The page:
Seasons and weather creates changing conditions in all parks. After some research, comparing many parks like Six Flags and Cedar Fair, I found that many have similar protocols when it comes to inclement weather, drones and certain types of clothing.
I have been at a park when bad weather was about to strike. I check the radar on my phone. It helps to see how bad it really is and helps us decide if our family should wait it out. A lot of parks shut down outdoor attractions once lightning strikes within a 15-20 mile radius of the park. This distance ensures that the ride operators can get everyone off the ride. It also gives guests the opportunity to move to a safe spot. While the storm is rolling through, most, if not all, indoor live shows will usually still go on.
During this time you can shop, catch a show or get a bite to eat. The park employees have been working hard to enforce a non-written rule… DO NOT RUN in the park. This is especially important when the ground is wet and visibility is poor. Personally, if a tornado is coming, then I’m running!
If it’s raining with lightning, and you have children, (been there done that,) get them under cover. Bring them into a store or restaurant. You could also make your way to your vehicle. This will give you the option of leaving for a while. If you are going to hang out, in your car, try and make a game out of it or catch up on a nap.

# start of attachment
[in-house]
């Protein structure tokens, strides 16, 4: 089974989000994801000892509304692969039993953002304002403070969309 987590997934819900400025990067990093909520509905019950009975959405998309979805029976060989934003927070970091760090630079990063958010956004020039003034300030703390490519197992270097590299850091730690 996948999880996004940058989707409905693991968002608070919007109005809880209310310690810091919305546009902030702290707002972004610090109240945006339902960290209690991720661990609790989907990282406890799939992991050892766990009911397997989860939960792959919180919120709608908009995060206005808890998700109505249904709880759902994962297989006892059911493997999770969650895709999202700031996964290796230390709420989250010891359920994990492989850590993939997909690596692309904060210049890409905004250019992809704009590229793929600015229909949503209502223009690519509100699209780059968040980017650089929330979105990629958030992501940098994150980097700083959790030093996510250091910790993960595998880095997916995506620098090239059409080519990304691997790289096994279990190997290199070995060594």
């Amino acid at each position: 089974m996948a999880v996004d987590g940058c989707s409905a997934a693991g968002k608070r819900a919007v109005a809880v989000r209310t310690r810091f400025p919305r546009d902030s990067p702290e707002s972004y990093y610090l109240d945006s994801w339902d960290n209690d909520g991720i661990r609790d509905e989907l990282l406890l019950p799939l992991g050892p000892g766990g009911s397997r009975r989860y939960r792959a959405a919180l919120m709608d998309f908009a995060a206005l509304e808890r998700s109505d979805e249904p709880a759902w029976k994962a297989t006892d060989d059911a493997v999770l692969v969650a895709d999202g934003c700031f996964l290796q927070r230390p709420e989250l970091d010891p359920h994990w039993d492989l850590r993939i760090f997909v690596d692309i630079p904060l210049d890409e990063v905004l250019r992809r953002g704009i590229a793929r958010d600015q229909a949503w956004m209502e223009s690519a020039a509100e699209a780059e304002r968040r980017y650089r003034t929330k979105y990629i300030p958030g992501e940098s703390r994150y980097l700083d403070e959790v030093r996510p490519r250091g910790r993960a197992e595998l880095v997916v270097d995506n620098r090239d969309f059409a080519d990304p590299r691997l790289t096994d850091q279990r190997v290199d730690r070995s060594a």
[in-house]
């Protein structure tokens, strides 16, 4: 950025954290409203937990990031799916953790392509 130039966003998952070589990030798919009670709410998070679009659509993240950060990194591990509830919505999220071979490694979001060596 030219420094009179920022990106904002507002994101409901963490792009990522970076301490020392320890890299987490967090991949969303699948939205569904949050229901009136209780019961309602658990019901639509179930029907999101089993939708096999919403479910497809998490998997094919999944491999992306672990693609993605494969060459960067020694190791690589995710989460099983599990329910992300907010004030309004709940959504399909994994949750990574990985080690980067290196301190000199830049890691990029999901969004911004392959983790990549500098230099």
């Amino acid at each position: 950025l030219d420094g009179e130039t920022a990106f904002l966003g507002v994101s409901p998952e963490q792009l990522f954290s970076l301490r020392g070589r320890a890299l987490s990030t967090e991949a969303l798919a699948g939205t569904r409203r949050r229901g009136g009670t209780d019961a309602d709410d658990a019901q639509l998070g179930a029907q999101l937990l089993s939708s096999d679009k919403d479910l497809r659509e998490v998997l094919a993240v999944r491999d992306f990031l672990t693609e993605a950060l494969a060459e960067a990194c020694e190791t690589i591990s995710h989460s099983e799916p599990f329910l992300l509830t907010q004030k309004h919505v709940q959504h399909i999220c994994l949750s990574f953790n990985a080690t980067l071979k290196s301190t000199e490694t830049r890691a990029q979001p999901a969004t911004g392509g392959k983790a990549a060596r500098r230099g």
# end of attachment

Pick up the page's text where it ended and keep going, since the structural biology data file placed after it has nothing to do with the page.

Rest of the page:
Remote-controlled quadcopters, often referred to as drones are a recent issue. I personally do not own one. Most, if not all, parks have rules prohibiting these. If you are not an authorized professional operator, hired or invited to use them at the park, do not bring them in. You should not fly them near the park. There are too many safety reasons. Just leave them at home. I would say car, but if you try and fly them around in the parking lot, it could still cause a disturbance. I’m sure you wouldn’t want an out-of-control flying object crashing into your car. I know no one wants that.
These are not recommendations for how you should dress. It is a description of what the park doesn’t want you to wear. The park management can ask you to leave, change, or at least cover up. Remember, this is a family place. This isn’t a private club, or your friends house. Try and refrain from wearing revealing clothing, images depicting nudity, graphics promoting drugs, or anything gang related. It is not too much to ask. I personally believe wearing a shirt that says Bud Light would be okay, since a lot of parks sell beer. Try and keep your choices in good taste.
I know a lot of people don’t read policies or procedures before going somewhere. So hopefully, this quick summary will make your trip to any amusement park go a tad smoother. It may help you avoid problems during your visit.